Strike gets partial response in West Bengal

Kolkata, Feb 20 - A two-day nationwide strike-call by 11 central trade unions to press for a ten-point charter of demands evoked partial response in West Bengal Wednesday.

Flight services were normal, trains plied despite minor disruptions, but buses, taxis and auto rickshaws largely kept off the roads. Many people stayed indoor in the capital city and the districts.

Banking services have been crippled, but municipal markets remained open, while shops remained shut in many areas.

Sources at the Netaji Subhas Chandra Bose International Airport said all flights operated as per schedule, and that there were no cancellations.

An Air India spokesman said: "The passenger load is more or less as per booking. May be, in some sectors there is a marginal drop".

Attendance was normal in state government offices, particularly the state secretariat Writers' Buildings, with many employees staying overnight at their offices in anticipation of trouble getting in to work Wednesday.

The Mamata Banerjee-led Trinamool Congress government has declared it will not allow strikes in the state, as it caused heavy financial and economic losses.

It had earlier issued a notification declaring that all government offices should remain open and all the government employees should report to work on the days of the strike. Police urged people Monday to stick to normal schedules, over handheld mikes.

A South Eastern Railway spokesman said train services on almost all sections were normal, though some trains had to be halted due to agitations at Balasore and Jaleswar in Odisha.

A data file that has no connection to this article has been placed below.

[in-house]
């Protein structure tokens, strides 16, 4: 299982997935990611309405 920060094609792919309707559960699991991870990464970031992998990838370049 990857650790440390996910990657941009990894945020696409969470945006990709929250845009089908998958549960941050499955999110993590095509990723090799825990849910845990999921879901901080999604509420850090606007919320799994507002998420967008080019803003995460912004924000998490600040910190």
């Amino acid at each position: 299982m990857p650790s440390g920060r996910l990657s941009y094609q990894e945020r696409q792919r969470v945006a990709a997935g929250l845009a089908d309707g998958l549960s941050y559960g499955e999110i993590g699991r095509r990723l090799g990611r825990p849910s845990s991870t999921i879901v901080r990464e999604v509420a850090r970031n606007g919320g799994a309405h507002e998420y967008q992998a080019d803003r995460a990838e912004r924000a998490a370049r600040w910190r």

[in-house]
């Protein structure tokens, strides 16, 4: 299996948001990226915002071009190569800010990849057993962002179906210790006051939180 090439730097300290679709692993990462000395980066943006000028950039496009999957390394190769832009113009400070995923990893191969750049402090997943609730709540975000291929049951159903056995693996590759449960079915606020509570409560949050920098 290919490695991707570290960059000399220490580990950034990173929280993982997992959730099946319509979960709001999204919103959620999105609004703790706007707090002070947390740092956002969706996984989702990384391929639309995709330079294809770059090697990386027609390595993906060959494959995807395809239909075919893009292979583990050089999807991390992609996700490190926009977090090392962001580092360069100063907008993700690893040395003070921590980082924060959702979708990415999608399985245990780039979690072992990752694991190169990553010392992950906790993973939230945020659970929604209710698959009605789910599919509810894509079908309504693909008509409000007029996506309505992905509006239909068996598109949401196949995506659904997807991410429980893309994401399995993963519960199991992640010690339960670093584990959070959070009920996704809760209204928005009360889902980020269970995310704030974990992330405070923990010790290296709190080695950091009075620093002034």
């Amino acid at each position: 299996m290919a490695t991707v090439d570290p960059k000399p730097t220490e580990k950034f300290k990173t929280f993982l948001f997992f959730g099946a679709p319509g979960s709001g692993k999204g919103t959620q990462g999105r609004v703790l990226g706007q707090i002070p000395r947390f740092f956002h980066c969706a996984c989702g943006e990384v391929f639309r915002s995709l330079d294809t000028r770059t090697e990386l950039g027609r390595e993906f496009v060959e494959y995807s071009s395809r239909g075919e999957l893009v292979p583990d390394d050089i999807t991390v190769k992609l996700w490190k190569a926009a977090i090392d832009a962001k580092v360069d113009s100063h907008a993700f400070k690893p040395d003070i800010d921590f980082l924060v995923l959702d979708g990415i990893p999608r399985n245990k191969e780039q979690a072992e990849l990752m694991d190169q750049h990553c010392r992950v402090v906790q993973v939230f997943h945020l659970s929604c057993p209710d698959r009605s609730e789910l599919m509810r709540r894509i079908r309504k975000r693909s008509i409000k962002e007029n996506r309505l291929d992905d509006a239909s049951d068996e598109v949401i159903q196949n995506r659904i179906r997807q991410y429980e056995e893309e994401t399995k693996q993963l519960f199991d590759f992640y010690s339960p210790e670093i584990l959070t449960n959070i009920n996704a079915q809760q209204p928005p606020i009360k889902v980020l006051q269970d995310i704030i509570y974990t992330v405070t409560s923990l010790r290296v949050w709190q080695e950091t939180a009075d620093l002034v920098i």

Strike supporters disrupted services at one station on the Eastern Railway route, said an Eastern Railway spokesman.

However, people who arrived in Kolkata on trains and flights had problems once they stepped into the metropolis. Taxis and auto-rickshaws largely remained off the roads. Vey few private buses and mini buses hit the streets, while state-run buses were irregular.

But public vehicles got very few passengers. "Almost the entire bus was empty. And roads were free of traffic jams. The situation was strikingly different from normal office days, when roads are choc-a-bloc with people," said a state government employee who attended office.

At Midnapore town, headquarters of West Midnapore district, shops and markets remained closed in some pockets, while only a few buses and autos plied.

"But I did not see any picketing by the strike supporters, which is a departure from the scene we have seen during past strikes," said R. Dutta, a state government employee in Midnapore.

Employees belonging to unions supporting the strikes picketed at the gates of state-run banks, which were shut.

There was heavy police deployment on the roads.

"Everything is normal. Enough police arrangement is there," said city police commissioner Surojit Kar Purokayastha. (IANS)


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